Writing this just seemed to make things more acceptable because like many I’m sure, I have not trained for a race of this distance. The finish line seems too far to complete but I shall not let the team down and will find a way to finish.

 

What is the Best Way to Insure Your Mortgage?

What is the Best Way to Insure Your Mortgage?

 

If you have a mortgage it makes good sense to insure it. Owning a debt free home is an objective of any sound financial plan. In addition, making sure your mortgage is paid off in the event of your death will benefit your family greatly.

The question is should you purchase this coverage through your lending institution or from a life insurance company?

It might be convenient when completing the paper work for your new mortgage to just sign one more form, be aware that it might be a costly decision.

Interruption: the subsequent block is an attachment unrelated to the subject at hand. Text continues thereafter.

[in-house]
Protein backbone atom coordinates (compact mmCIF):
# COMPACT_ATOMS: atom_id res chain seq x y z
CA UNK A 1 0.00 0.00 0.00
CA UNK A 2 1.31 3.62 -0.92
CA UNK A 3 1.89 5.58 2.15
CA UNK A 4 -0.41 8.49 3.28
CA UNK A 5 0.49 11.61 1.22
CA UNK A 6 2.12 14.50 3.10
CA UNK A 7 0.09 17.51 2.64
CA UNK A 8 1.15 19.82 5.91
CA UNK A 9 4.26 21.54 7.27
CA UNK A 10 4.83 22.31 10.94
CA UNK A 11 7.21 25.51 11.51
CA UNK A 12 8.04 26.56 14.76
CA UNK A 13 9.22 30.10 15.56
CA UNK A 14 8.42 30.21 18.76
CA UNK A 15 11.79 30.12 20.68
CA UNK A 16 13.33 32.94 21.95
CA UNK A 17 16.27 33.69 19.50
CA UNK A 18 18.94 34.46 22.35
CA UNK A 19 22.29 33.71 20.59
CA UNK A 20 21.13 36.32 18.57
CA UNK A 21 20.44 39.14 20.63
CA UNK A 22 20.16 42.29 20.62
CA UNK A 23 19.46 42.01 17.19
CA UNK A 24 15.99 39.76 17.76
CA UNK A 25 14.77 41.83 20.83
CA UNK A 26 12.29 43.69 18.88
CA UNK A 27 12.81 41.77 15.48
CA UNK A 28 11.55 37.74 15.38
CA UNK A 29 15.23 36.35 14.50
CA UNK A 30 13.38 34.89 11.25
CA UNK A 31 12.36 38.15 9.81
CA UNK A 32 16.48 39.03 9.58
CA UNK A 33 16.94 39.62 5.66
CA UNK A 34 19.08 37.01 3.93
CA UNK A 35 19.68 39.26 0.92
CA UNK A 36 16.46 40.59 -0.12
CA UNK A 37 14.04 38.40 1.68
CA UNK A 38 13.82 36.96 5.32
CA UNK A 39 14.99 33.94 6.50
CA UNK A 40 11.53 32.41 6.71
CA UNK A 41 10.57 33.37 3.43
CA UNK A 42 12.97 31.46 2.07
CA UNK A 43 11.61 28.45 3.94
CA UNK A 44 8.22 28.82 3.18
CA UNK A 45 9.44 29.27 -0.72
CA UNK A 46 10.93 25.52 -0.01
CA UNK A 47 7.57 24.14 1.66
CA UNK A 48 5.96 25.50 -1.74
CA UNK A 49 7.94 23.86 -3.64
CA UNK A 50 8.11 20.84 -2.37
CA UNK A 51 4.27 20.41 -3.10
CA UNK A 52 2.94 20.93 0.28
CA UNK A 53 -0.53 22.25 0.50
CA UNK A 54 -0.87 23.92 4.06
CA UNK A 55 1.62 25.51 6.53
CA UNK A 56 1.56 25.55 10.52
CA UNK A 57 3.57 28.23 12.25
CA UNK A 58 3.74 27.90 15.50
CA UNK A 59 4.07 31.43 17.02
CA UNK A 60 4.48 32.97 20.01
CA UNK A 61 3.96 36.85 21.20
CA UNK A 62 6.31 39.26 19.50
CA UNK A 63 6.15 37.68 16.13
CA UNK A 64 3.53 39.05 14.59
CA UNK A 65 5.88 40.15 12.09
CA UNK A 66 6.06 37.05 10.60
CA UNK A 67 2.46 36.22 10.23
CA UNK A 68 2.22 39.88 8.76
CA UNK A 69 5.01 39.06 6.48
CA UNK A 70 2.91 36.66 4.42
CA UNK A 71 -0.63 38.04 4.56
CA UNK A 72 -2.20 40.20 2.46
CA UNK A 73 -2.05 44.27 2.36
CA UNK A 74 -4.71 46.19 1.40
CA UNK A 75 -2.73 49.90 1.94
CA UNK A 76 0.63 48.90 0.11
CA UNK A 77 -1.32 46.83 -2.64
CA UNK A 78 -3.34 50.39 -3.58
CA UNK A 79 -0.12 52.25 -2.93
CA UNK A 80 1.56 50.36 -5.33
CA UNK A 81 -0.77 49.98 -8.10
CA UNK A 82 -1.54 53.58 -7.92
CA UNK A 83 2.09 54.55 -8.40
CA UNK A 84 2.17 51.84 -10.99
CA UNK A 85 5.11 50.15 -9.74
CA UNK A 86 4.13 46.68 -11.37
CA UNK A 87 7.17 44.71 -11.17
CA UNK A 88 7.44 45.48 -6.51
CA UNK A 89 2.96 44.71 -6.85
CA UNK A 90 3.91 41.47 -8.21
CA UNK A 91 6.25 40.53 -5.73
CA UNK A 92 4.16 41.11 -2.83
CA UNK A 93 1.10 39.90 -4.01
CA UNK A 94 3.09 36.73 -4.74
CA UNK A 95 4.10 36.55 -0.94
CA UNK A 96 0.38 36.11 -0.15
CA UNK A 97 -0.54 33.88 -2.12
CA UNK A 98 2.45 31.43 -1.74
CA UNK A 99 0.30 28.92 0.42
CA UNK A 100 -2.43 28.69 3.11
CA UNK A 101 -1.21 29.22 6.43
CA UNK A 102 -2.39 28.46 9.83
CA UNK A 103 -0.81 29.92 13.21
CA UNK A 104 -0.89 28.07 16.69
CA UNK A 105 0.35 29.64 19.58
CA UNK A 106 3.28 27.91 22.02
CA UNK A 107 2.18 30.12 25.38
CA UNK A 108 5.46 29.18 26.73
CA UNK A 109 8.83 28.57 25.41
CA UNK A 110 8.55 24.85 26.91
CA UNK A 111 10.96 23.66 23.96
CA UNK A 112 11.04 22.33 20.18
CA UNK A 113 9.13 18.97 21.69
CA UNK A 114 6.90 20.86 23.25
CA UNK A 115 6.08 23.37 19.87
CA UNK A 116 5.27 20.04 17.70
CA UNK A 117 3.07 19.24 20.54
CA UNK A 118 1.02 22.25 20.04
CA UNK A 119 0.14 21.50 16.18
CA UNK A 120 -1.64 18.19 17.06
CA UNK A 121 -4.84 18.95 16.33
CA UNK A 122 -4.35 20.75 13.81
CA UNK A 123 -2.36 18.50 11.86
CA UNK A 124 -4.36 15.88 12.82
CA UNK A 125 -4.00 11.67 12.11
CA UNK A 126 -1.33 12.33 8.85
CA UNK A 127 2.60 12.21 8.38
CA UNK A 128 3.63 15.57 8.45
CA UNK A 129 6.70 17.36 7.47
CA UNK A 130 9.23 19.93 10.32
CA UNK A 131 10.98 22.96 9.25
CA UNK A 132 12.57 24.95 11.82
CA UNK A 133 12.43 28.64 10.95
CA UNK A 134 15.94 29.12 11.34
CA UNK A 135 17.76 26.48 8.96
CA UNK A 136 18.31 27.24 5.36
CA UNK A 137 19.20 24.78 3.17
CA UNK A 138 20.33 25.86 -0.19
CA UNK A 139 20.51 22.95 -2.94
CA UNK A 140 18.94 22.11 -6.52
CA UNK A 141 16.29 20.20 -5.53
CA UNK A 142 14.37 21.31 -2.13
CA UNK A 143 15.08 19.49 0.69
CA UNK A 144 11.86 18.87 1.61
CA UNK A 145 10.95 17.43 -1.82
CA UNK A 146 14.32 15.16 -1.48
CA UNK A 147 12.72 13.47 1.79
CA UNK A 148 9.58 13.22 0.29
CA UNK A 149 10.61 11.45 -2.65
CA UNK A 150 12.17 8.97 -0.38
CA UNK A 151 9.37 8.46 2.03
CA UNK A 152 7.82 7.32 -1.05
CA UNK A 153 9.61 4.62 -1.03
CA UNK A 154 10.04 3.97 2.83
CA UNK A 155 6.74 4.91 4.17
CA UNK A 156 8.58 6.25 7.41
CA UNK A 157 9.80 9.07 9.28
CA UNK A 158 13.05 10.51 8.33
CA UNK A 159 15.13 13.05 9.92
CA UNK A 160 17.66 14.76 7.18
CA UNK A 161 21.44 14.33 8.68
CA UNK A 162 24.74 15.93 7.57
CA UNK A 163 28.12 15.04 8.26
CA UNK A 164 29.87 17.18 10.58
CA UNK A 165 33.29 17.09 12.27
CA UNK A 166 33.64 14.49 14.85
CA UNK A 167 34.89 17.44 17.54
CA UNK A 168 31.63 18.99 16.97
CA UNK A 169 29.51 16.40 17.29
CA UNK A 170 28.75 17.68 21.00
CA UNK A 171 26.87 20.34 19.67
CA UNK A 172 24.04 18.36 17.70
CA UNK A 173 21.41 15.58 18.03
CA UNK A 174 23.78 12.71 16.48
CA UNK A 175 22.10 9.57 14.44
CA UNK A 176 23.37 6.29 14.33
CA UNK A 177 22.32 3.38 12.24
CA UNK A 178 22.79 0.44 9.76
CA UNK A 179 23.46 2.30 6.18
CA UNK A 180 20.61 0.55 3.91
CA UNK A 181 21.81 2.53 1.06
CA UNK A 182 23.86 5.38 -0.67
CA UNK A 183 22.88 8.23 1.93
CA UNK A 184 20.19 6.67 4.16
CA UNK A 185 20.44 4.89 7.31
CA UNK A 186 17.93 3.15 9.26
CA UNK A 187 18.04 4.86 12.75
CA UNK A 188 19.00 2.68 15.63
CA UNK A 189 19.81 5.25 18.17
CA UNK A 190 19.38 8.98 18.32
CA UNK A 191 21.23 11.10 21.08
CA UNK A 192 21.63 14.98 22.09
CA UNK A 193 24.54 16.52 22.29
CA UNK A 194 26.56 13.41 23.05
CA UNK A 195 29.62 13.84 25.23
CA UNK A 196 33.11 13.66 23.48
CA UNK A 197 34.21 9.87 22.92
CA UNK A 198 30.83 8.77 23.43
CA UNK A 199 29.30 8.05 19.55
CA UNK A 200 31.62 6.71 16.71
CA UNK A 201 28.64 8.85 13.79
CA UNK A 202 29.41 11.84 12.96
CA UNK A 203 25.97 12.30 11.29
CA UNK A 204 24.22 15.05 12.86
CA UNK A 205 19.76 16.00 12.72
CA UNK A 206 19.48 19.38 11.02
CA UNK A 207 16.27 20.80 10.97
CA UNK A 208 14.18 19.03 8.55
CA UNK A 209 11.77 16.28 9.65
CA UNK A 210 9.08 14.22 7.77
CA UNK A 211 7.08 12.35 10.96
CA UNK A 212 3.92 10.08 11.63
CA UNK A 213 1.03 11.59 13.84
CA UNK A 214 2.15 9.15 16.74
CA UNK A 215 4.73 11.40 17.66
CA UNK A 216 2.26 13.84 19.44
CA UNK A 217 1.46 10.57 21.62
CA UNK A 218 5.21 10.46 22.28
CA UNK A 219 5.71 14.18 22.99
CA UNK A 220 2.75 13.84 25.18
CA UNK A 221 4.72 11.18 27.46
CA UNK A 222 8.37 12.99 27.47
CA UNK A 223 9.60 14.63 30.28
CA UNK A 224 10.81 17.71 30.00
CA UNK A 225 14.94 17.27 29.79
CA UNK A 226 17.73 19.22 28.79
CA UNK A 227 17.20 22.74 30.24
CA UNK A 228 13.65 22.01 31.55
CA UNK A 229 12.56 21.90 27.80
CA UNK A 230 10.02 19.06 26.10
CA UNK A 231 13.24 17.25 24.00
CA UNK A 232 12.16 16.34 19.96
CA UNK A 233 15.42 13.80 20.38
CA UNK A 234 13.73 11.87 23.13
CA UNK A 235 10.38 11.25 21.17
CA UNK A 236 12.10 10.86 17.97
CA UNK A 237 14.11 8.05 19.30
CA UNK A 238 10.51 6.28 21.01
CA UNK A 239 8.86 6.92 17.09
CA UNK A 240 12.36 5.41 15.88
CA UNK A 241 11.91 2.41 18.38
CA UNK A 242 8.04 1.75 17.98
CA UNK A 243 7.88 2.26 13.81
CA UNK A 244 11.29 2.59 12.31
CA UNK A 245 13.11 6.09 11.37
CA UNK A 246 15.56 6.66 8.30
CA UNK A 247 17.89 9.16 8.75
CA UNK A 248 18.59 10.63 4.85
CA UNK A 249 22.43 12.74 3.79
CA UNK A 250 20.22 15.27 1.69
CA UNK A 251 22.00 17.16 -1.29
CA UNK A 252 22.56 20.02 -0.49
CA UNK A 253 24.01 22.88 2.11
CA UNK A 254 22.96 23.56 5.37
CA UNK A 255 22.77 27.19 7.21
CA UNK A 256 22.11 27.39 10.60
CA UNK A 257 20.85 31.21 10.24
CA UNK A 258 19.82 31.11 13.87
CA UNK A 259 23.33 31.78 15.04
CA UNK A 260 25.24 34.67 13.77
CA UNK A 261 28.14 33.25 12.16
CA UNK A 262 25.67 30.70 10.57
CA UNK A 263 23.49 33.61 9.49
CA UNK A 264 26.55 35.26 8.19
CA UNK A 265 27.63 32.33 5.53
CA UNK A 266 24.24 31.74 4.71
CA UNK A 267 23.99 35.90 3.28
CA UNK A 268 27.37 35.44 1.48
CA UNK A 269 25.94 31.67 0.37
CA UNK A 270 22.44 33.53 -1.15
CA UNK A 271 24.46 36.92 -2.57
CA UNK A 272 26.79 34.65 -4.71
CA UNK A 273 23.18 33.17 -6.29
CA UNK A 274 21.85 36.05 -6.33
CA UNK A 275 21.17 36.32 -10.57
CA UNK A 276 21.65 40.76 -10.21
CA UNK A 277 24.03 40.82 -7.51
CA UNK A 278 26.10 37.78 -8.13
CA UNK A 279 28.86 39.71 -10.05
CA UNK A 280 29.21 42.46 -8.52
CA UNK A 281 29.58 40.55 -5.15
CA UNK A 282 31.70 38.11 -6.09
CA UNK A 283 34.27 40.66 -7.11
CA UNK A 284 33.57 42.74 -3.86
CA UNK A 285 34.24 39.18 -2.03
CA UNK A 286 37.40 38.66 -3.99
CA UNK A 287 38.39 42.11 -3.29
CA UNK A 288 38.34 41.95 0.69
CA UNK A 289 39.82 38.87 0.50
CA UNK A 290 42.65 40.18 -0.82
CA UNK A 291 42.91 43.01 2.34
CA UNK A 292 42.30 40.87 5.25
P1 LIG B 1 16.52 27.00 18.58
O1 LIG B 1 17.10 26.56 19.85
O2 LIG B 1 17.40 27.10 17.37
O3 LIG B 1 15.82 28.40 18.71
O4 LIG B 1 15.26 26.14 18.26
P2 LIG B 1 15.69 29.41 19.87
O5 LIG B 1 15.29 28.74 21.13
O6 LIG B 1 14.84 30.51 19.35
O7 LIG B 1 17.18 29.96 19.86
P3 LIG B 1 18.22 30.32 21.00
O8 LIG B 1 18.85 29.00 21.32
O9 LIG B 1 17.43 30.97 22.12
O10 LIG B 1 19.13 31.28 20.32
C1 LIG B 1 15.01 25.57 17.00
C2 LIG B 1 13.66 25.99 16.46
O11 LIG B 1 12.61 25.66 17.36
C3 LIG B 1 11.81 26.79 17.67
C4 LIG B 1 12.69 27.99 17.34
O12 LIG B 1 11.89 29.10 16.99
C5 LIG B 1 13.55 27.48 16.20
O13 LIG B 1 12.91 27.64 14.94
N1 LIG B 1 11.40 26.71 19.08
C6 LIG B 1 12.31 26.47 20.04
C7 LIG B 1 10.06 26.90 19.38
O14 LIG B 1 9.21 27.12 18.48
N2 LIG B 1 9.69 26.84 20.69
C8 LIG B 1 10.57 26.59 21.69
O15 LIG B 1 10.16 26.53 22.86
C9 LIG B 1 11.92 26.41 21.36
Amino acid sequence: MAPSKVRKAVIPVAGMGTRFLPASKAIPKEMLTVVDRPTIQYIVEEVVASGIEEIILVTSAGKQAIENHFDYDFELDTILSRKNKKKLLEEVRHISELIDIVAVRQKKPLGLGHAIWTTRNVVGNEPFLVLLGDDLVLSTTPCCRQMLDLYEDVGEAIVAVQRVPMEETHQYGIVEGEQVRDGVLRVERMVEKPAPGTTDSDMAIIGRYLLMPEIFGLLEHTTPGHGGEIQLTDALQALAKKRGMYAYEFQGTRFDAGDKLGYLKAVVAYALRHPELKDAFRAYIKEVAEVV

8 reasons to purchase your mortgage coverage from a life insurance advisor

1) Cost

Term life insurance available from a competitive life insurance company is usually cheaper than mortgage life insurance provided through the lender. This is especially true if you qualify for non-smoker rates.

2) Availability

If you have some health issues, the lenders mortgage insurance may not be available to you. This may not be the case with term life insurance where competitive underwriting and substandard insurance are more readily attainable.

3) Declining coverage

Be aware that the death benefit of creditor/mortgage insurance declines as the mortgage is paid down. Meanwhile, the premium paid or cost of the coverage remains the same.

With term life insurance the death benefit does not decline. You decide how much coverage you want to have. This gives you the flexibility to reduce the amount of coverage and premium when the time is right for you. Or keep it should another need arise or in the event you become uninsurable in the future.

4) Portability

Term Life insurance is not tied to the mortgage giving you flexibility to shift it from one property to the next without having to requalify and possibly pay higher rates.